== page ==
Human-like brain helps robot out of a maze

10 December 2021, Eindhoven University of Technology

Human-like brain helps robot out of a maze

Eindhoven University of Technology

“A maze is a popular device among psychologists to assess the learning capacity of mice or rats. But how about robots? Can they learn to successfully navigate the twists and turns of a labyrinth? Now, researchers at the Eindhoven University of Technology (TU/e) and the Max Planck Institute for Polymer Research in Mainz, Germany, have proven they can. Their robot bases its decisions on the very system humans use to think and act: the brain. The study, which was published in Science Advances, paves the way to exciting new applications of neuromorphic devices in health and beyond.”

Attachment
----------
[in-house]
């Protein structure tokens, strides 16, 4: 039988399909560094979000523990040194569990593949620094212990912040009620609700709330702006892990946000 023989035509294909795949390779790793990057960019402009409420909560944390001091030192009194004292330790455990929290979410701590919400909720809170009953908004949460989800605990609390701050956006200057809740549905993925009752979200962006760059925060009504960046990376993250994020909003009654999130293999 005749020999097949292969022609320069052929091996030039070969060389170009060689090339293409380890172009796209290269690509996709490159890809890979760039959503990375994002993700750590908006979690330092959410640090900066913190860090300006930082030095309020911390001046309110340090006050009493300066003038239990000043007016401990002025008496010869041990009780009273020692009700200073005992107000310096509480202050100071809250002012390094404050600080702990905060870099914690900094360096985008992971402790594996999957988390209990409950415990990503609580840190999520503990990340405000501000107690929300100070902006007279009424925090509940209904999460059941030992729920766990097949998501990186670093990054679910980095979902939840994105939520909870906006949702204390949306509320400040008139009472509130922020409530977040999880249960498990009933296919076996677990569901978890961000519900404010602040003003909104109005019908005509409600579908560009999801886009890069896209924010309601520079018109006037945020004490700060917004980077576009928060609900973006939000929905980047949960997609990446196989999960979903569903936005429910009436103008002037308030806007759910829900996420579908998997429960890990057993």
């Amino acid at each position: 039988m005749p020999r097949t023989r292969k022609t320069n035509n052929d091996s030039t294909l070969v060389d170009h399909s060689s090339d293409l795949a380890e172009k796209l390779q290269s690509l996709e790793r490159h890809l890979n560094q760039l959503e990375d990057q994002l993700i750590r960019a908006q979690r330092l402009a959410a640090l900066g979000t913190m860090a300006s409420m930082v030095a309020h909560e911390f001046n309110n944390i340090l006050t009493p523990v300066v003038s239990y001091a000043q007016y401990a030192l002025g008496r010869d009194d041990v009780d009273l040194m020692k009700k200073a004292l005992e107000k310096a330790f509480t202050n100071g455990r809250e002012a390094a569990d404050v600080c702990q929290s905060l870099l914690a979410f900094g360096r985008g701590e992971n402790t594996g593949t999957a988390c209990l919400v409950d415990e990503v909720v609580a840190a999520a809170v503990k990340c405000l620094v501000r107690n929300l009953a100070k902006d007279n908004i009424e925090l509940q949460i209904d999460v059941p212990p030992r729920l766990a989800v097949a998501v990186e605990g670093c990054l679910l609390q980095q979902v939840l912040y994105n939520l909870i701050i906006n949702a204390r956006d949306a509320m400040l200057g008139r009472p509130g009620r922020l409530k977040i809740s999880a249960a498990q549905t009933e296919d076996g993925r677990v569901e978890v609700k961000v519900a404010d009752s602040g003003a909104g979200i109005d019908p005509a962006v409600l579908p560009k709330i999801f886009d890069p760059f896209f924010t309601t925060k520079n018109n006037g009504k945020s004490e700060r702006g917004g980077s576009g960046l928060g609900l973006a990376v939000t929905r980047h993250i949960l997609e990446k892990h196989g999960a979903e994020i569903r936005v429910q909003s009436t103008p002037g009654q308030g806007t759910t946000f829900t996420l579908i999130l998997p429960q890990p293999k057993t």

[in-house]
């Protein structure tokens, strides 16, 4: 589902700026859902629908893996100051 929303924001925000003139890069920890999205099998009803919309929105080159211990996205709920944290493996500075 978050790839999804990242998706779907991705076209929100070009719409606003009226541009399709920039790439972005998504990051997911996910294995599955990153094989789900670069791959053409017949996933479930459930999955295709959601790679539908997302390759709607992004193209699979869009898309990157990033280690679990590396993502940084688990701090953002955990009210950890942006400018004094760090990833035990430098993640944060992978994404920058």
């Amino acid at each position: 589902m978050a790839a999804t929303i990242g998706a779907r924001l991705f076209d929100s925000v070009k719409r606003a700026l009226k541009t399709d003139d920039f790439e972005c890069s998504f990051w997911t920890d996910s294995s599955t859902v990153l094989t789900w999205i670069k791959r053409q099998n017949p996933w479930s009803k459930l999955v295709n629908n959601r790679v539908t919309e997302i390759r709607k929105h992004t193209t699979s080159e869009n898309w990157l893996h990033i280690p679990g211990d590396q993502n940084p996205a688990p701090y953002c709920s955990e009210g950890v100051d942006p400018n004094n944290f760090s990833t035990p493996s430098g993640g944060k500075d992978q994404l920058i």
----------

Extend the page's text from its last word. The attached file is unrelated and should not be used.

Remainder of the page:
Read more – Eindhoven University of Technology

Brain Chip Combines Electrodes and Microfluidics

14 December 2021, IEEE Spectrum

Brain Chip Combines Electrodes and Microfluidics

Korea Institute of Science and Technology (KIST)

“Neurons use electrical pulses and chemicals to communicate with each other. Analyzing both is critical for studying brain function and spotting brain diseases, but today’s implants can measure only one or the other.

Researchers in Korea have now made a multifunctional chip that can measure both electrical charges and neurochemicals in the brain, and can also inject drugs in real time. They tested the chip, which is smaller than a U.S. quarter-dollar coin, in live mice. “

Read more – IEEE Spectrum

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